GTA 3 showing Claude in a black leather jacket shooting.

Is Playing Old Games A Waste Of Time?

When there are so many great games released every day, what is the point in playing older games?

In the ’90s when I was a kid, there were only a handful of notable releases each year. Getting one or two new titles a year was enough to keep me going until the next birthday or Christmas.

These days there is just too much choice. AAA titles release every month, sometimes several releasing in tandem, while many indie titles also carry more polish than the majority of the games that gamers were playing a decade ago.

There are too many games and too little time. That is a fact.

Despite that, it is still easy to justify going back and playing older games:

They Are Classics

We’ve all missed out on a classic or two. It could be because they came out on a console you didn’t own, or you just didn’t have the money to pick them up when everyone was raving about them.

Whether that is Half-Life, Super Mario World 3 or Chrono Trigger, it is well worth stepping back from the modern day offerings to experience the classics from yesterday. A classic is a classic for a reason.

It Gives Perspective

Sometimes gamers today take things for granted. Many games implement the same gameplay mechanics, such as the cover system, the storage and management of inventory items and choosing a 3rd person perspective over an isometric viewpoint.

But, why?

Revisiting older games gives perspective to modern gameplay mechanics. I remember the first time that I played Gears of War and felt how fluid and intuitive the shooting from cover mechanics were – I just knew that it would become a staple in future video games.

Going back to early games in a series can also give perspective to the evolution of the series. Many people complain about different aspects of Assassins Creed, for example, but going back to the earlier instalments you realise just how good the more recent instalments are. Don’t get me wrong, I’m a fan of the whole series – I love exploring worlds that actually existed long ago, especially when they are created in the detail that Ubisoft’s title has – but it is inevitable that video game series evolve over time and older titles will feel less polished.

To Experience Stories That Deserve To Be Told

There are so many incredible stories in video games that people will never get to experience and so many worlds that people will never get to visit. Going back to older games, even just a selection of the best, means that you’ll get to experience amazing stories that you’d never have known existed otherwise.

Lost Odyssey, Final Fantasy 6, Half-Life 2…there are so many incredible stories that deserve to be heard, even today.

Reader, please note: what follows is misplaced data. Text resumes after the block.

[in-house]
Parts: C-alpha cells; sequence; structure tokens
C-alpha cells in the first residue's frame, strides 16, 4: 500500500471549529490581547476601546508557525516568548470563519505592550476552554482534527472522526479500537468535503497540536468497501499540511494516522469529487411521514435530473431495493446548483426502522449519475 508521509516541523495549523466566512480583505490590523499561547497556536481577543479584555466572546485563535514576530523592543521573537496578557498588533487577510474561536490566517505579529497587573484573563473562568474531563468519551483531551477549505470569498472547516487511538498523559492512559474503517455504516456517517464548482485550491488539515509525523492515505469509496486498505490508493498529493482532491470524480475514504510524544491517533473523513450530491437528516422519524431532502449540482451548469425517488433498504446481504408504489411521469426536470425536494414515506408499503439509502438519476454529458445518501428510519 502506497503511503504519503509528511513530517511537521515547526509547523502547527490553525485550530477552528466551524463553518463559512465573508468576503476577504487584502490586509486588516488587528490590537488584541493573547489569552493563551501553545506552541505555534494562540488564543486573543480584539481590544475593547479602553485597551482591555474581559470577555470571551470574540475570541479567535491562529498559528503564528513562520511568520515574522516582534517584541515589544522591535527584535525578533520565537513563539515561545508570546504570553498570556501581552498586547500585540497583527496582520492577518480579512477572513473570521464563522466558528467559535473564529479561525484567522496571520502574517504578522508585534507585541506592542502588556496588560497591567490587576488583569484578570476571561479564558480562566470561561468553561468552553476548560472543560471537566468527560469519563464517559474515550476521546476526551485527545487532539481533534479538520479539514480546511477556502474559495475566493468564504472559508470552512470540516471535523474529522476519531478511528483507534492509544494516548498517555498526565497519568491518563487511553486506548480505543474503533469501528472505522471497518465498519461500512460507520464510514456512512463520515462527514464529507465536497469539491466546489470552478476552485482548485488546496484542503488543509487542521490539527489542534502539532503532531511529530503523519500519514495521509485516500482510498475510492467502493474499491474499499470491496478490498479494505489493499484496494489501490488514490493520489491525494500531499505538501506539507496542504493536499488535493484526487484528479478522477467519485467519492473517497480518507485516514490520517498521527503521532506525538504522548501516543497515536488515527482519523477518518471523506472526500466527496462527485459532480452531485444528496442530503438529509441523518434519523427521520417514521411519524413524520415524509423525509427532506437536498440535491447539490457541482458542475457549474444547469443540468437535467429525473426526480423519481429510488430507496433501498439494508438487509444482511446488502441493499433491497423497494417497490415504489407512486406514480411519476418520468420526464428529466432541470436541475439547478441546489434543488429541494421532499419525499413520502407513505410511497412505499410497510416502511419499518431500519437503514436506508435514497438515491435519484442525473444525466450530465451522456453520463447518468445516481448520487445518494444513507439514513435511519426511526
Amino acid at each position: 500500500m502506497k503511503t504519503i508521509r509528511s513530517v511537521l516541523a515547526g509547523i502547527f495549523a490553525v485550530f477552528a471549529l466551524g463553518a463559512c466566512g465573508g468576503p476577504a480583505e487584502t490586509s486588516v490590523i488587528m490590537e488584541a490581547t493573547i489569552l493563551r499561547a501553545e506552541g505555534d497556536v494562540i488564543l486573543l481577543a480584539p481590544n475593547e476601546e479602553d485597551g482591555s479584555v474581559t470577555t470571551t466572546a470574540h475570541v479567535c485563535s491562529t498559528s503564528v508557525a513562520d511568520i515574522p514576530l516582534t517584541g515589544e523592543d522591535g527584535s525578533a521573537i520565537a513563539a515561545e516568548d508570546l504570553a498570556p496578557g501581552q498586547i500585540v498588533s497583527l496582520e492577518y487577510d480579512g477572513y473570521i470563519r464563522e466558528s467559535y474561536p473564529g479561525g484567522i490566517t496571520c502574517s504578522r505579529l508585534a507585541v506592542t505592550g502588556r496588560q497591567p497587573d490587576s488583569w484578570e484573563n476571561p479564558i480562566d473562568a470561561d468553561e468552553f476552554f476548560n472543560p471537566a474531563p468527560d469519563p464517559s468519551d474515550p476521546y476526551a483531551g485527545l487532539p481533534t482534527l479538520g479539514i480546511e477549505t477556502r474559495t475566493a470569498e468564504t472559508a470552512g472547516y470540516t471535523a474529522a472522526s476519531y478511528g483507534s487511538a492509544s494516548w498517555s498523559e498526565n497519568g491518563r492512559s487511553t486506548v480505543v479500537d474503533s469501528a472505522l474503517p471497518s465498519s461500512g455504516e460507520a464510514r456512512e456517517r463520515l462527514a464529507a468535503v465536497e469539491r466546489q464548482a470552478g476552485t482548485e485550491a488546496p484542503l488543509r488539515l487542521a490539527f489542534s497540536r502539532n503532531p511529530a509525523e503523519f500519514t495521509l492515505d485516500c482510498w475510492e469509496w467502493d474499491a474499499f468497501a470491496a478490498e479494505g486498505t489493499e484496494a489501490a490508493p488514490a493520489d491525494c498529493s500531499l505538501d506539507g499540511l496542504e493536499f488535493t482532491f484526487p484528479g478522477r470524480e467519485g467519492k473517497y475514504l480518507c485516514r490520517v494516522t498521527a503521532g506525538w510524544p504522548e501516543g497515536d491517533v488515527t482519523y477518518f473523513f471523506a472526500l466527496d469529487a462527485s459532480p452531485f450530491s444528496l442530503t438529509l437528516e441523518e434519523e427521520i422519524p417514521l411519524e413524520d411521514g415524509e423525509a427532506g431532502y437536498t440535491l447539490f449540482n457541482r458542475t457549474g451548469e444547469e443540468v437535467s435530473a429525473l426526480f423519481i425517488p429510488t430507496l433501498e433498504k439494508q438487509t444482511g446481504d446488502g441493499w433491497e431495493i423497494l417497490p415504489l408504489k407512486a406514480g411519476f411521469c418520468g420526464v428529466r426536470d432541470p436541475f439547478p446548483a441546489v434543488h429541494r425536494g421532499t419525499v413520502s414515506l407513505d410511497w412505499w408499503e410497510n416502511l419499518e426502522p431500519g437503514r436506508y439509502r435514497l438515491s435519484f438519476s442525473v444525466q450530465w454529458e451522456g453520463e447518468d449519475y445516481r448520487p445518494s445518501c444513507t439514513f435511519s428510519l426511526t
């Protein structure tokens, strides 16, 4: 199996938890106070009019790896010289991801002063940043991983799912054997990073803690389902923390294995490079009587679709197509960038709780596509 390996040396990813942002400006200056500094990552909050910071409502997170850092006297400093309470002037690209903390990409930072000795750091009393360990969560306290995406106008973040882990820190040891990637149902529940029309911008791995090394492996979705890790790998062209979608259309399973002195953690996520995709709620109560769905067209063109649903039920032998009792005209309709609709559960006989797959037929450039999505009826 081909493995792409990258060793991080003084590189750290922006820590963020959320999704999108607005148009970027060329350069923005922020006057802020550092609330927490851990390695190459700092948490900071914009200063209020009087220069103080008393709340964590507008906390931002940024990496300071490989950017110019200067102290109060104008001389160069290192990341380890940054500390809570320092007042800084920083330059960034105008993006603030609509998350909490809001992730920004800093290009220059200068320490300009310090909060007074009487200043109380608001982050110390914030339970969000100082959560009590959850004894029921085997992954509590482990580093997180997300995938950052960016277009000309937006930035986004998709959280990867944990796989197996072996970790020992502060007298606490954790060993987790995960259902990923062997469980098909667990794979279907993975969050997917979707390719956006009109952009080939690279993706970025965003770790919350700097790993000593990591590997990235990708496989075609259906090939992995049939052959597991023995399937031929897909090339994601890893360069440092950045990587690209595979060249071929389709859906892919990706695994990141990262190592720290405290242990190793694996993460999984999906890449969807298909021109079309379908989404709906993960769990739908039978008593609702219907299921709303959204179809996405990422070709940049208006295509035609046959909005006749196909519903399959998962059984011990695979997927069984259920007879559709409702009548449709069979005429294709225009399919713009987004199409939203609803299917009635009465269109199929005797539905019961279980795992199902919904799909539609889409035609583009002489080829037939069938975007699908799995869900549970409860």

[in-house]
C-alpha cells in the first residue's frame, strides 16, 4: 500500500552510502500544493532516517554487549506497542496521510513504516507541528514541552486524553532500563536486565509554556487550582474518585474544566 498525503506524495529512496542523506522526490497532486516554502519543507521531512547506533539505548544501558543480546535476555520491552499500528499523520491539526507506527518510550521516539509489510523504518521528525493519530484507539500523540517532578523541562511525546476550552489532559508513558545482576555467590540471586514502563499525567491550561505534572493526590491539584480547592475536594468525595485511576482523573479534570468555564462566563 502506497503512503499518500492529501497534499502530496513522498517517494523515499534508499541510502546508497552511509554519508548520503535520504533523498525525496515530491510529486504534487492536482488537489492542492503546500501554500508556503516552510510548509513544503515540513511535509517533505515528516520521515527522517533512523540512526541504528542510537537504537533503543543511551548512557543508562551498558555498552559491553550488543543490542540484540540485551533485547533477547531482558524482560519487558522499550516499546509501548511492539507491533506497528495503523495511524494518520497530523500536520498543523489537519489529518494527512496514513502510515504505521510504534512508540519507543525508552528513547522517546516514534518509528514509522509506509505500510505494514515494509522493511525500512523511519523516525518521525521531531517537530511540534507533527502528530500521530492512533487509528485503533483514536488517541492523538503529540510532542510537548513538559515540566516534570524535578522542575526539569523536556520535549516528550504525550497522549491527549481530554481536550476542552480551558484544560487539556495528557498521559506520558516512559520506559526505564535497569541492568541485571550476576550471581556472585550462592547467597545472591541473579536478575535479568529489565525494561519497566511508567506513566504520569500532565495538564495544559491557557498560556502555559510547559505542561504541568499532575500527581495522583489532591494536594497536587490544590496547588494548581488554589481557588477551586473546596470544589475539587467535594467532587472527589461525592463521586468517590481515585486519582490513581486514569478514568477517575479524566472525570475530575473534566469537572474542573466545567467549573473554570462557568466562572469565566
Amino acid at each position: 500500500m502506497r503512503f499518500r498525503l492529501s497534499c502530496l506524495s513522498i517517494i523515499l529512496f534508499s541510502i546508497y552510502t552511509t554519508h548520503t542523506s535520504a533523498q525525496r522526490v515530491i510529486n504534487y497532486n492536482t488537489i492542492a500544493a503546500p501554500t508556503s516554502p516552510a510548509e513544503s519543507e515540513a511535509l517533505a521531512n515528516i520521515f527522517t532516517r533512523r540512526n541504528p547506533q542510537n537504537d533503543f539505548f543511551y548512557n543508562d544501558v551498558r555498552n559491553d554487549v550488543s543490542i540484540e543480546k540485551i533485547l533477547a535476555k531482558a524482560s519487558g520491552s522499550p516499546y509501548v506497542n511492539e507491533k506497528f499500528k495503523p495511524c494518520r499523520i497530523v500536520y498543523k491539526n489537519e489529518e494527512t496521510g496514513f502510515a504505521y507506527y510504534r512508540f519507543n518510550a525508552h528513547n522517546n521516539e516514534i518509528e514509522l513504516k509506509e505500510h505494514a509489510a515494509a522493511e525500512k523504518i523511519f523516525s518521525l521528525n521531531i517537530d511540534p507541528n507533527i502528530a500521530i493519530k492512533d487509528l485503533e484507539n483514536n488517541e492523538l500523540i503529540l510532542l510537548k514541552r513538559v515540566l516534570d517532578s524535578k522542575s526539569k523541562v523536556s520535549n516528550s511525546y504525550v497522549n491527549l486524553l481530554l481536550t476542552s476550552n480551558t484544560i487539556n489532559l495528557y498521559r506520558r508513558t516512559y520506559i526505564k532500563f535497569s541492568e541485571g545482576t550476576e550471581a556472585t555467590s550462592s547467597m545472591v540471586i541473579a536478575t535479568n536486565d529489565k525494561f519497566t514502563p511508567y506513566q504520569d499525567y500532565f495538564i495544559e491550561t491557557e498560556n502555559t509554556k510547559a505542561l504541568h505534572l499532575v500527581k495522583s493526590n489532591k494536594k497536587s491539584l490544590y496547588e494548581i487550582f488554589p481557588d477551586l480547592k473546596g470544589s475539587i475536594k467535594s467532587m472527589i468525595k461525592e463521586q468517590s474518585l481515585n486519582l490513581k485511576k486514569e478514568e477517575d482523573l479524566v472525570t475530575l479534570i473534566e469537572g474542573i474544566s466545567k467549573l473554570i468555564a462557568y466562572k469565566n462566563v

Because A Game Is A Game

Too many gamers get caught up on dismissing games that were released before a certain point in time. That timeframe will vary – some refuse to play anything older than 10 years old, others refuse to play anything older than a year – but in doing so, they miss out on so many great games.

At the end of the day, we play video games to have fun. That means different things to different people – some like to immerse themselves in different worlds, others like to get really good at a sports title and compete online, others just like to play Solitaire to unwind at the end of the day.

Video games can be fun irrespective of their original launch date. The fact that so many older games are receiving remastered re-releases just goes to show that there is plenty of life in the back catalogue. Unfortunately, there are many incredible games that are not popular enough to justify an HD remaster, but that should not be forgotten.

Forget the year of release and check out some of history’s best games. You’ll find that they’re fun today and they’ll still be fun in 2050. Probably.

So, What Do You Think?

Will you be revisiting older games, or do you feel that there are too many great games being released every day to possibly waste time on an older title? Let us know!


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  1. I know this article is a bit older. But hey, I want to answer, anyway.

    In 2005 I got finally hooked on MMORPGs, I played Guild Wars for over 2000 hours and after that continued straight with World of Warcraft. Those games got me “delayed” on playing my single player ones and so my “pile of fun” grew steadily. And then it got worse, Steam, GoG and other platforms found their way onto my PC and with them tons of bargains and sales. So I happily bought all the games I was interested in. And I’m almost interested in every kind of genre except serious sports.